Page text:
Castle Rock Season 2 Review: The Sophmore Season of the Stephen King Series Gets Leaner, Meaner, and More Effective

For decades, Stephen King fans have regarded the fictional town of Castle Rock, Maine as the [...]

For decades, Stephen King fans have regarded the fictional town of Castle Rock, Maine as the cornerstone of his loosely connected universe of novels, with references to it in his works serving more as Easter eggs than as required knowledge. Following the announcement that an all-new series would unfold in the iconic town, fans were thrilled, though the debut season of Castle Rock struggled to find the balance of whether it was King fan-service or if it was its own original storyline, with references to the author's library arbitrarily peppered throughout. Luckily, the second season of the series has overcome a number of hurdles to both fully embrace iconic King elements to draw audiences in, allowing the narrative to become its own engaging storyline that adds complexity to underexplored territory.

After some unexpected car trouble, Annie Wilkes (Lizzy Caplan) and her daughter Joy (Elsie Fisher) find themselves stranded in Castle Rock, having previously traveled across the country with fake plates as Annie takes jobs as a nurse, only to steal medications to treat her own various psychoses. As the Wilkes women mostly keep their heads down, tensions arise in the community over a real estate deal unfolding in town over a plot of land in the nearby Jerusalem's Lot. The rise of these tensions puts the Wilkes family right in the middle of the conflict in an unexpected way, complicating not only the lives of the community's residents, but the entire town as well.

King fans know Wilkes as the antagonist of Misery, where she rescued a man who turned out to be her favorite writer, forcing him to write a story that met all of her needs. She was brought to life in a film adaptation by Kathy Bates in an Oscar-winning performance, setting the bar high for Caplan. The actress proves to be more than up for the task, finding a way to not merely replicate Bates' performance, but find key vocal inflections and body language that echo that powerful portrayal, with the material itself allowing Caplan to make the character her own. No matter what your familiarity might be with Misery, viewers will know instantly that there's something not right with Annie, though this is manifested in her fierce devotion to her daughter, mixed with the occasional deception to get her medication.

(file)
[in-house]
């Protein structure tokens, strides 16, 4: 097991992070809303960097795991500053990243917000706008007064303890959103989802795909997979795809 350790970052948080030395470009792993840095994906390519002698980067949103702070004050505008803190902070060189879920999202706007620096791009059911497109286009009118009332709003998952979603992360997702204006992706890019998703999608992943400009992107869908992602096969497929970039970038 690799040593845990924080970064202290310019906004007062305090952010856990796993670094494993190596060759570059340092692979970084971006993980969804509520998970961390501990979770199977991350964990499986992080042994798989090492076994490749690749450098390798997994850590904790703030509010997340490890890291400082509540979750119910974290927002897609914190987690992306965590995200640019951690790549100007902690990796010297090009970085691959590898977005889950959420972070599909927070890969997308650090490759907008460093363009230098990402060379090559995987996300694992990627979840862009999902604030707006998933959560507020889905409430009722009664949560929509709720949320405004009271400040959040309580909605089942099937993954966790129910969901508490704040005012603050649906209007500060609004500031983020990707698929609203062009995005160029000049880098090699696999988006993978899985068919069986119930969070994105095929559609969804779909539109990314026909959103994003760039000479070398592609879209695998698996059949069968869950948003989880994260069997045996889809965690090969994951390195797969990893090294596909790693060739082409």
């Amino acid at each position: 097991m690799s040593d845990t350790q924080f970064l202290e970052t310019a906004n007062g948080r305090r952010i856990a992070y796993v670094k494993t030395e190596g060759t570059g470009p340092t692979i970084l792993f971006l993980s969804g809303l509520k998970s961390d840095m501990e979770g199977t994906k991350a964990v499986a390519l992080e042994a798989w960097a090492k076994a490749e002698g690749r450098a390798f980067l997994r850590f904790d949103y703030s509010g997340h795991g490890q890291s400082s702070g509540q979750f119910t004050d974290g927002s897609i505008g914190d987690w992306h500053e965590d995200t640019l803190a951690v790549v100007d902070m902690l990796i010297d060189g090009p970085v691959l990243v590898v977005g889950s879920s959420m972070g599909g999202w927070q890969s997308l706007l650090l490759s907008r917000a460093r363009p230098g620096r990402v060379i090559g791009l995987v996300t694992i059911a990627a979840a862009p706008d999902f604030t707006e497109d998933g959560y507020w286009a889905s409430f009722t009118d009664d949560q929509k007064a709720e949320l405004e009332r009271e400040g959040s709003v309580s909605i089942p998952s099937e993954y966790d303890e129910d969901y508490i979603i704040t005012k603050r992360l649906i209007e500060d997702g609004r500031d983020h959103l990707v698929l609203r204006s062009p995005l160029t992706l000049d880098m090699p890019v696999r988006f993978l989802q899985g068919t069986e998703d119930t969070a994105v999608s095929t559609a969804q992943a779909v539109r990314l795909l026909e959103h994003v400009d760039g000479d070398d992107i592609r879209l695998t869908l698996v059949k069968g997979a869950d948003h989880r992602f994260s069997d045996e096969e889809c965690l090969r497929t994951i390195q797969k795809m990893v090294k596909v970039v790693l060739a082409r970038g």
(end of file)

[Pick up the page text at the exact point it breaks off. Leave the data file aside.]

What makes Castle Rock's depiction of Annie so compelling is that it neither tries to make her a hero nor a villain, rather it adds a number of layers to her character that applies the debate of nature vs. nurture to how she grew to be the character we had already met in Misery. While her backstory doesn't absolve her of her sins, she has many more layers added to her that endear you to her as you witness that, while she has an intense demeanor, that character trait can also serve as a strength in the right situation. We grow both more afraid of her and more empathetic towards her, as she has experienced a number of troubling events yet handled them in questionable ways. Wilkes expresses the same unhealthy devotion towards Joy as she does towards Paul Sheldon in Misery, solidifying the duality of the previously straightforward villain.

The rest of the ensemble cast all deliver competent performances, which includes Tim Robbins as Pop Merrill from King's Short story "The Sun Dog," which appears in his Four Past Midnight collection. Robbins gets to lean more into the caricature of a curmudgeonly New Englander, attempting to keep the peace between his nephew and adopted son, who are the key figures in the real estate squabble. As the series unfolds, we learn more about Pop's backstory and, while it's not entirely necessary to understand the character, adds some complexity to the show's overall narrative.

The key difference between the first and second seasons of Castle Rock is that the debut story felt like it was written as an homage to King and was ultimately able to change the names and locations of its characters to officially be part of the author's impressive mythology, leading viewers to wonder how connections to his characters and locations would be revealed, distracting the audience through much of the narrative. Fans had a more difficult time investing in the complex narrative, as we wondered when a key King figure could appear to make sense of the whole ordeal. By putting Annie Wilkes front and center in this season and by directly tying her story to Jerusalem's Lot, which fans know was featured in Salem's Lot and had a vampire problem, those King connections are immediately evident, allowing this story to unfold in its own way. The effectiveness of not just the characters but the story itself is so strong and compelling that we don't need any other references to King and his memorable characters throughout the rest of the season, with those possible nods likely only heightening the rivetting story that we already get to witness take place.

Castle Rock Season Two is a major leap forward for the concept of this anthology and, after five episodes, we're just as invested in seeing how Annie and Joy's journey unfolds as complex characters as we are in the more traditionally horrifying events taking place in Jerusalem's Lot. If the first season didn't grab you, then it's worth tuning into this new adventure, largely due to Caplan's unhinged and endearing portrayal of Wilkes and the ways in which the story aims to serve as a reimagining of the horrors of Salem's Lot.

Rating: 4 out of 5

Castle Rock Season Two debuts on Hulu on October 23rd.